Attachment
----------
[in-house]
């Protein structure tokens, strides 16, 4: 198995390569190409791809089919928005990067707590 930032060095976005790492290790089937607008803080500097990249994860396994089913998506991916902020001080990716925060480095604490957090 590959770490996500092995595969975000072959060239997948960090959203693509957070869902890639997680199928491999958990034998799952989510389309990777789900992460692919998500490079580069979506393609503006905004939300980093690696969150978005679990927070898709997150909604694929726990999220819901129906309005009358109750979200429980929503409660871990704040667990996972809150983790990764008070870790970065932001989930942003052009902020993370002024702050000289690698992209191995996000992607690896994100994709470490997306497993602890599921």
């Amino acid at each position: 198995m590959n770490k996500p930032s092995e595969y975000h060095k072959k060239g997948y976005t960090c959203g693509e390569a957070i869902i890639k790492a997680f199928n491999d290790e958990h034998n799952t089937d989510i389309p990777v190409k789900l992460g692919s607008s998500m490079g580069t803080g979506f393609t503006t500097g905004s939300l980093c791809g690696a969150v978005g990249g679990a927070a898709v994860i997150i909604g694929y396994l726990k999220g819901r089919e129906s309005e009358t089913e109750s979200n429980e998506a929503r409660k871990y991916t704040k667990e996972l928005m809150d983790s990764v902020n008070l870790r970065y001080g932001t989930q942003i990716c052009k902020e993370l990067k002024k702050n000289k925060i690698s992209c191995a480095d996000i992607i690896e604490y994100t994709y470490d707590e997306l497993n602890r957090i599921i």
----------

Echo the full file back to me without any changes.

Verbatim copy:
[in-house]
């Protein structure tokens, strides 16, 4: 198995390569190409791809089919928005990067707590 930032060095976005790492290790089937607008803080500097990249994860396994089913998506991916902020001080990716925060480095604490957090 590959770490996500092995595969975000072959060239997948960090959203693509957070869902890639997680199928491999958990034998799952989510389309990777789900992460692919998500490079580069979506393609503006905004939300980093690696969150978005679990927070898709997150909604694929726990999220819901129906309005009358109750979200429980929503409660871990704040667990996972809150983790990764008070870790970065932001989930942003052009902020993370002024702050000289690698992209191995996000992607690896994100994709470490997306497993602890599921």
């Amino acid at each position: 198995m590959n770490k996500p930032s092995e595969y975000h060095k072959k060239g997948y976005t960090c959203g693509e390569a957070i869902i890639k790492a997680f199928n491999d290790e958990h034998n799952t089937d989510i389309p990777v190409k789900l992460g692919s607008s998500m490079g580069t803080g979506f393609t503006t500097g905004s939300l980093c791809g690696a969150v978005g990249g679990a927070a898709v994860i997150i909604g694929y396994l726990k999220g819901r089919e129906s309005e009358t089913e109750s979200n429980e998506a929503r409660k871990y991916t704040k667990e996972l928005m809150d983790s990764v902020n008070l870790r970065y001080g932001t989930q942003i990716c052009k902020e993370l990067k002024k702050n000289k925060i690698s992209c191995a480095d996000i992607i690896e604490y994100t994709y470490d707590e997306l497993n602890r957090i599921i």